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10 more airports tapped for baggage screening upgrades

  • Story Highlights
  • Department of Homeland security says stimulus money can be stretched
  • DHS identified 10 additional airports to receive in-line baggage screening systems
  • Updated screening process is more efficient than stand-alone machines
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WASHINGTON (CNN) -- Some $700 million in economic stimulus money intended to upgrade baggage screening systems at airports will go further than originally expected, Department of Homeland Security officials said Wednesday.

The new systems can process up to 500 bags an hour, compared to the 150 to 160 bags per hour on the older machines, the TSA said.

The new systems can process up to 500 bags an hour, compared to the 150 to 160 bags per hour on the older machines, the TSA said.

The DHS said the money will now upgrade systems at 10 additional airports. Earlier this year the DHS announced funding for baggage screening at airports in 15 cities.

The money will be used to speed up construction of in-line baggage screening systems, which take advantage of the airline's existing conveyor belt systems to check bags, eliminating the need for minivan-size bomb detection systems now found in many airport lobbies.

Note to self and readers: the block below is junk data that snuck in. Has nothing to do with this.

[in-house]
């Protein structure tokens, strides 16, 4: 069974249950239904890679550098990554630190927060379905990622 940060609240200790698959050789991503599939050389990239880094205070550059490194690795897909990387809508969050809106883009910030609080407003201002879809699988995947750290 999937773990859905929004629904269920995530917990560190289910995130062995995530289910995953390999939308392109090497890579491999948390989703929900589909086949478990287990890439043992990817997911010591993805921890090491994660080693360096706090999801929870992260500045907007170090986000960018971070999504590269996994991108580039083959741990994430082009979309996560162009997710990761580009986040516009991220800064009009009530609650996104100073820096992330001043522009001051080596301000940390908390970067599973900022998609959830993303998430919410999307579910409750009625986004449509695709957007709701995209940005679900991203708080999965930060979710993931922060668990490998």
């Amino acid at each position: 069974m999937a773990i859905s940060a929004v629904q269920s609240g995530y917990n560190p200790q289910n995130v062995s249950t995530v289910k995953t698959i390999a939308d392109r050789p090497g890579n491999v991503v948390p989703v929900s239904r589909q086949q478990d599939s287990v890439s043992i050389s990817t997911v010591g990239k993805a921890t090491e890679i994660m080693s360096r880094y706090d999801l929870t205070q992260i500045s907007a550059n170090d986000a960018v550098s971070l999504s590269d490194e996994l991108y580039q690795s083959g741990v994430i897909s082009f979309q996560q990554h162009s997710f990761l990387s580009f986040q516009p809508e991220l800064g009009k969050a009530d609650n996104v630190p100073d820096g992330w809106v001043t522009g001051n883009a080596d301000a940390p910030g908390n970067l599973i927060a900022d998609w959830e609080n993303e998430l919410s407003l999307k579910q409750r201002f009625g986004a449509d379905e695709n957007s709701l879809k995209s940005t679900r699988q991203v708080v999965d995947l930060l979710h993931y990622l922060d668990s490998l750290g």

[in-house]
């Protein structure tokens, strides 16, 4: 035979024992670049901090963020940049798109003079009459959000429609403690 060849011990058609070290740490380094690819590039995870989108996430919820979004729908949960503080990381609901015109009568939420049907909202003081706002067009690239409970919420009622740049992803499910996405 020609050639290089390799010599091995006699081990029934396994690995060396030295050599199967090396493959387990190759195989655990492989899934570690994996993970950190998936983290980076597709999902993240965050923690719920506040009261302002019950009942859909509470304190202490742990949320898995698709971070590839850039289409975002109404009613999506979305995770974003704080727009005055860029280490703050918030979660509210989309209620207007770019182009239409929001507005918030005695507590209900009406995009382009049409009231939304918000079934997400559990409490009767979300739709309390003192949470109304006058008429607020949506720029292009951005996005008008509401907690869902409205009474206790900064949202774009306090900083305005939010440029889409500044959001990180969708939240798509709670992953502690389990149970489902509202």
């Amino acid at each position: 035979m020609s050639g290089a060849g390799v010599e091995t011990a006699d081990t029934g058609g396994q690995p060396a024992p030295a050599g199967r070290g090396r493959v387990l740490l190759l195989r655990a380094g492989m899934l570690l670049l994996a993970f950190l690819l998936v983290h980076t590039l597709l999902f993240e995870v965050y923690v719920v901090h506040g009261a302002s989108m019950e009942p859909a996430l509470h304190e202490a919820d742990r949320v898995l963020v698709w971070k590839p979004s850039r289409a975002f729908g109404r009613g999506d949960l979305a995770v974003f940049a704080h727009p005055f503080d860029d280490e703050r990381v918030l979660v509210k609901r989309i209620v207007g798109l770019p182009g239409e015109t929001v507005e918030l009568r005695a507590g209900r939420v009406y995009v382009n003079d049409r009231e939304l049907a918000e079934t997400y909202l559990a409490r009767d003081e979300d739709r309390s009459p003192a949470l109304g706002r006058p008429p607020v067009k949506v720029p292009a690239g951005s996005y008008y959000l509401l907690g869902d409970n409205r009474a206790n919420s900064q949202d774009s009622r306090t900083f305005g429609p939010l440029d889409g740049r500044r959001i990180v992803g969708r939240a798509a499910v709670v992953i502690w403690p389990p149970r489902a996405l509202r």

Government auditors have long complained about existing systems, which the Transportation Security Administration rushed into place to meet congressional deadlines after the September 11, 2001, terrorist attacks.

At airports with in-line systems, airline workers at the ticketing counters place the bags on conveyor belts, which pass through explosive detectors on their way to the aircraft. That is more efficient than stand-alone systems, which the TSA employees must staff.

In addition, in-line systems can process up to 500 bags an hour, compared to the 150 to 160 bags per hour processed by stand-alone machines, the TSA said.

Department of Homeland Security Secretary Janet Napolitano said in a statement that DHS was able to "stretch our resources" by managing the recovery money and by negotiating with airports.

In addition to the $700 million intended for checked baggage systems, $300 million is being allocated for checkpoint technology, such as new X-ray machines, "whole body imaging" technology and bottled liquid scanners.

The new airports expected to get stimulus money for in-line explosive detection systems are:

• Washington Dulles International Airport (Chantilly, Virginia)

• Lambert-St. Louis International Airport (St. Louis, Missouri)

• Yellowstone Regional Airport (Cody, Wyoming)

• William P. Hobby Airport (Houston, Texas)

• St. Petersburg/Clearwater International Airport (St. Petersburg, Florida)

• Gallatin Field Airport (Bozeman, Montana)

• Little Rock National Airport (Little Rock, Arkansas)

• Tulsa International Airport (Tulsa, Oklahoma)

• Charlotte Douglas International Airport (Charlotte, North Carolina)

• Colorado Springs Airport (Colorado Springs, Colorado)

Earlier this year, DHS announced funding for airports in the following cities: Atlanta, Georgia; Columbus, Ohio; Dayton, Ohio; Honolulu, Hawaii; Huntsville, Alabama; Jackson, Wyoming; Maui, Hawaii; New Orleans, Louisiana; Orange County, California; Orlando, Florida; Philadelphia, Pennsylvania; Portland, Maine; and Sacramento, San Francisco and San Jose, California.

To learn more about the DHS Recovery Act projects, visit www.dhs.gov/recovery.

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